Brazilian murdered after alleged affair with boss

The boss of a pregnant Brazilian woman murdered in Lombardy was questioned by police in the early hours of today amid media reports the pair was having an affair.

Brazilian murdered after alleged affair with boss

Claudio Grigoletto, 32, a pilot instructor at the light aircraft company, Alpi Aviation do Brasil, in Gambara, was stopped by police at 3.00am, Corriere della Sera reported.

His lawyer, Elena Raimondi, told the newspaper he was stopped as part of a routine car check.

The development comes four days after 29-year-old Marilia Rodrigues Silva Martins was found dead in the company's office.

An autopsy on Monday revealed she had been strangled, although the mysterious circumstances of her death at first pointed to suicide.

She was found by the owner of the office block, Giacomo Conzadori, who was drawn to the building by a strong smell of gas.

A bottle of acid was found next to her body, while the office door had been locked from the inside, Corriere said.

The autopsy also revealed that Martins was four months pregnant.

While Grigoletto denies that he had anything to do with his employee’s death, Corriere suggested that the pair was having an affair.

Grigoletto is married with two children and the pair worked together at Alpi Aviation.

Martins had recently discovered she was pregnant, Corriere said.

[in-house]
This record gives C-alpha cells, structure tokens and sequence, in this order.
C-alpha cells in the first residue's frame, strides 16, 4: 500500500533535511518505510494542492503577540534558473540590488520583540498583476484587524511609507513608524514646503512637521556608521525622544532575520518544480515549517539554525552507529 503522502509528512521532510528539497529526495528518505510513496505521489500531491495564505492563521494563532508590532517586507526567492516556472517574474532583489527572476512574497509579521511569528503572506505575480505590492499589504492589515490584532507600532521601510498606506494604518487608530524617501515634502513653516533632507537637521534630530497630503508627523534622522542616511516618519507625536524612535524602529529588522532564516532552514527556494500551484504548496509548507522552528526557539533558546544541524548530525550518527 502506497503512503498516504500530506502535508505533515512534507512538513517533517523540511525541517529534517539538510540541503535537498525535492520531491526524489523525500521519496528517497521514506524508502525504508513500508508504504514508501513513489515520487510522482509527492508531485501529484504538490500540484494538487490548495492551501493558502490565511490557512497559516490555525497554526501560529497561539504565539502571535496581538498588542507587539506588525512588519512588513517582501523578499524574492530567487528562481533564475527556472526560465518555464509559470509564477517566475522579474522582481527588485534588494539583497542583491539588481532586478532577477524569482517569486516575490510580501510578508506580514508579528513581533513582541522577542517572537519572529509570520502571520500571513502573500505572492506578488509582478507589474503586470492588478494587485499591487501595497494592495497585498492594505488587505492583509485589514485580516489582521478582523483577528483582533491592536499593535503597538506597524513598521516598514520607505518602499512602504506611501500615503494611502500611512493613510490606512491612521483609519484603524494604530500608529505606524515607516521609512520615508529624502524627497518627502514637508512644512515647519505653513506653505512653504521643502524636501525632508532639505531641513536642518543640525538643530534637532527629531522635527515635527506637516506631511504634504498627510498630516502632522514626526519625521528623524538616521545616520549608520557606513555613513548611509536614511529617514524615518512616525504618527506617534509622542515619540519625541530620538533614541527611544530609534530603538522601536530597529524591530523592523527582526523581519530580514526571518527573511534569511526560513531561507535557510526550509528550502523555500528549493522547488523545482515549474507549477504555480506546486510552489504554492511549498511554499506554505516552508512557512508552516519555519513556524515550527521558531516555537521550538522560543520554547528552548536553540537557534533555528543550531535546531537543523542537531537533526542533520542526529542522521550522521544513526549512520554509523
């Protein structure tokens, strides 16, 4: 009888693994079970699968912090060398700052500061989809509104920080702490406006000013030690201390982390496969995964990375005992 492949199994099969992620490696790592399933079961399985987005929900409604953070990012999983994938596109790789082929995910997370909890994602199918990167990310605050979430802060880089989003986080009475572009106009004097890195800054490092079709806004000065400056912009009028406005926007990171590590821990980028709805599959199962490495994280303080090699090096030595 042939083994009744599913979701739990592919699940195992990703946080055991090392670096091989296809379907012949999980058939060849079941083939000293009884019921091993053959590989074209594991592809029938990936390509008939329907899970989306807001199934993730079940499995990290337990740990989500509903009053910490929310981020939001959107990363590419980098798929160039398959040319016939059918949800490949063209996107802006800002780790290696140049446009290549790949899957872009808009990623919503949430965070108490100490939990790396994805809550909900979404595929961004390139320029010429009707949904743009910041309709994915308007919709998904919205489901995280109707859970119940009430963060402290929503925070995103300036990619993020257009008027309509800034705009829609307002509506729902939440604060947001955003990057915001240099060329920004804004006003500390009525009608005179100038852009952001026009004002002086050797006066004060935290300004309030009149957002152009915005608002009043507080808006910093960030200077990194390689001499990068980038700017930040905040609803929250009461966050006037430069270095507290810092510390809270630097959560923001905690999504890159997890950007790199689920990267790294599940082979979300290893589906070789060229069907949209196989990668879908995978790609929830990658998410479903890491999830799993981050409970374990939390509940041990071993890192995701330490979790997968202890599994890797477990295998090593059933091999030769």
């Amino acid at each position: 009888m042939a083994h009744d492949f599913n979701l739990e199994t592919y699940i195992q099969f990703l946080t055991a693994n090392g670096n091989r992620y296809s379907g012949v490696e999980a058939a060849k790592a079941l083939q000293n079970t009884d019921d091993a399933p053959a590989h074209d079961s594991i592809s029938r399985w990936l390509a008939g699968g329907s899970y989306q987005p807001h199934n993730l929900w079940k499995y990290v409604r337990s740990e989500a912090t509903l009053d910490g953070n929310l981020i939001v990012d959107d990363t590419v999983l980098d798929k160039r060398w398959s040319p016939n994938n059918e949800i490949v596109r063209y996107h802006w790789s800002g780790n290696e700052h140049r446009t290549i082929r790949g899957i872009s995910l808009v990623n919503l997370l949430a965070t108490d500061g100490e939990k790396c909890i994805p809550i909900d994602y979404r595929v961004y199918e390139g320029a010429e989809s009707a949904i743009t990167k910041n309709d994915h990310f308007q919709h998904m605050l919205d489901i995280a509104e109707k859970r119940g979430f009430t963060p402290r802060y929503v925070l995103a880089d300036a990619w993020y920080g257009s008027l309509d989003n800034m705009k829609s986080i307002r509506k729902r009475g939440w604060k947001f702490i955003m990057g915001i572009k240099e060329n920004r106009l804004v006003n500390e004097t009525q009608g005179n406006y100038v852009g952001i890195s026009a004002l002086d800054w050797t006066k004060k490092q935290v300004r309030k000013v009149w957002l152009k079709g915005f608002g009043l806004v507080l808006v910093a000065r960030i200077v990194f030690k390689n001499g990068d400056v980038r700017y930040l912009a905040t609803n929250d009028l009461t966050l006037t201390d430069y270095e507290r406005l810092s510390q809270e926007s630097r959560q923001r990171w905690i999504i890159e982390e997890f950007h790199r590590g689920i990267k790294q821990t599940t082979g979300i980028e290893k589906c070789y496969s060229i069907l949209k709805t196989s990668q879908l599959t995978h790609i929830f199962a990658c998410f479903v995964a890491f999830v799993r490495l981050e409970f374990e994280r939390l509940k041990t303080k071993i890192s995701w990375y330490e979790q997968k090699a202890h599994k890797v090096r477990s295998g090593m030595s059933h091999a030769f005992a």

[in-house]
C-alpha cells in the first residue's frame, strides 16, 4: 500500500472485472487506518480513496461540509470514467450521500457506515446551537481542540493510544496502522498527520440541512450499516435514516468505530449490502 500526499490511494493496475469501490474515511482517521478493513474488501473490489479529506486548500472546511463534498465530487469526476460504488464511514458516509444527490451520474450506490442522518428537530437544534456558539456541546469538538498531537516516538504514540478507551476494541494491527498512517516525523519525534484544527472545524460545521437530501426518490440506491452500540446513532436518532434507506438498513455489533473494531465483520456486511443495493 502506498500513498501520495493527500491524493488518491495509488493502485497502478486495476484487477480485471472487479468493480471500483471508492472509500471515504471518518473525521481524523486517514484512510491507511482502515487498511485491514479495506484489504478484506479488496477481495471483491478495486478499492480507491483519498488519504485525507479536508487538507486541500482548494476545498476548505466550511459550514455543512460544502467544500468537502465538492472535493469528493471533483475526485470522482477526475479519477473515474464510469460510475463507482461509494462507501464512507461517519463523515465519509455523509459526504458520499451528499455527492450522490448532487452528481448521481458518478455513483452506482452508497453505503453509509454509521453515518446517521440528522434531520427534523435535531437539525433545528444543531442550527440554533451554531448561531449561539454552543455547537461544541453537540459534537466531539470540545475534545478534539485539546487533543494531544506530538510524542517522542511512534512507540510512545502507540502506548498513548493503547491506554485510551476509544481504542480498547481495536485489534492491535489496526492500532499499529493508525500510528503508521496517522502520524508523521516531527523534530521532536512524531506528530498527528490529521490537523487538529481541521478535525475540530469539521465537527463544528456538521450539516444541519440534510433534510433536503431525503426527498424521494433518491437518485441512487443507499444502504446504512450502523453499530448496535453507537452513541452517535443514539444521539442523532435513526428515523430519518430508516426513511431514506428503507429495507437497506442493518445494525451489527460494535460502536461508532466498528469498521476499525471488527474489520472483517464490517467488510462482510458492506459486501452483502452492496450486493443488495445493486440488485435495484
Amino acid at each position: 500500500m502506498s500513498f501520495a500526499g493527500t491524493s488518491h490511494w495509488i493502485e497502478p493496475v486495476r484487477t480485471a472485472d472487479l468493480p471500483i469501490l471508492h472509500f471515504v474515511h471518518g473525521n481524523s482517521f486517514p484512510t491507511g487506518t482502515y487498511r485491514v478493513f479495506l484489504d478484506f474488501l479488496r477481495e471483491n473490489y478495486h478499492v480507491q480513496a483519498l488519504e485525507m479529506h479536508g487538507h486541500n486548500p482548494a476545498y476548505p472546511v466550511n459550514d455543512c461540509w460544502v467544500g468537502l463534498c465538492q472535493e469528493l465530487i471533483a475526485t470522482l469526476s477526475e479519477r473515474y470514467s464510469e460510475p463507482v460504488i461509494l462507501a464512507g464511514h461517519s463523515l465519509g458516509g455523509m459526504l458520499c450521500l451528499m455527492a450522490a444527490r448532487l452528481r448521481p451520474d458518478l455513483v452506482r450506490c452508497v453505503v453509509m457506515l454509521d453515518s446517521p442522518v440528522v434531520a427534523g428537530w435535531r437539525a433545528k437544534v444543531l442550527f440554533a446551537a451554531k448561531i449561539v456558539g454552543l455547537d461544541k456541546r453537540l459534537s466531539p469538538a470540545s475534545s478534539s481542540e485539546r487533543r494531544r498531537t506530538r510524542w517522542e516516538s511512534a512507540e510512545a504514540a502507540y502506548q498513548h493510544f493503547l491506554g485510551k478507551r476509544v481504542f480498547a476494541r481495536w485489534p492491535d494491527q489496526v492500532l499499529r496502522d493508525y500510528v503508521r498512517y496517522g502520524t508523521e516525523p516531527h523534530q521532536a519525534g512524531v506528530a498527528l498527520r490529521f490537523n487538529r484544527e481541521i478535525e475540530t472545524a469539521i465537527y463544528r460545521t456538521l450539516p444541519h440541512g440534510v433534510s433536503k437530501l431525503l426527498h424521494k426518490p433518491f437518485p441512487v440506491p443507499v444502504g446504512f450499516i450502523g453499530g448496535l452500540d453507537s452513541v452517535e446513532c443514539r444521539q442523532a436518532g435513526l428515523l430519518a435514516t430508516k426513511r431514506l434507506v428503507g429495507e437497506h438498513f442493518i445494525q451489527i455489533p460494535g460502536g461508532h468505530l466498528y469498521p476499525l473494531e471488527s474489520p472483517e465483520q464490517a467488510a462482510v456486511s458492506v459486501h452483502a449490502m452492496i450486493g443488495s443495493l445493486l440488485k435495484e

With Martins’ boyfriend away in Abruzzo, Grigoletto was reportedly the last person to see her the day before her body was discovered.

Police spent the weekend interviewing Martins’ colleagues and friends, although nobody has yet been charged over the murder. 

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New York returns millions worth of stolen art to Italy

Prosecutors in New York on Tuesday returned dozens of antiquities stolen from Italy and valued at around $19 million, some of which were found in the Metropolitan Museum of Art.

New York returns millions worth of stolen art to Italy

“These 58 pieces represent thousands of years of rich history, yet traffickers throughout Italy utilized looters to steal these items and to line their own pockets,” said Manhattan District Attorney Alvin Bragg, noting that it was the third such repatriation in nine months.

“For far too long, they have sat in museums, homes, and galleries that had no rightful claim to their ownership,” he said at a ceremony attended by Italian diplomats and law enforcement officials.

The stolen items had been sold to Michael Steinhardt, one of the world’s leading collectors of ancient art, the DA’s office said, adding that he had been slapped with a “first-of-its-kind lifetime ban on acquiring antiquities.”


Among the recovered treasures, which in some cases were sold to “unwitting collectors and museums,” were a marble head of the Greek goddess Athena from 200 B.C.E. and a drinking cup dating back to 470 B.C.E, officials said.

The pieces were stolen at the behest of four men who “all led highly lucrative criminal enterprises – often in competition with one another – where they would use local looters to raid archaeological sites throughout Italy, many of which were insufficiently guarded,” the DA’s office said.

One of them, Pasquale Camera, was “a regional crime boss who organized thefts from museums and churches as early as the 1960s. He then began purchasing stolen artifacts from local looters and sold them to antiquities dealers,” it added.

It said that this year alone, the DA’s office has “returned nearly 300 antiquities valued at over $66 million to 12 countries.”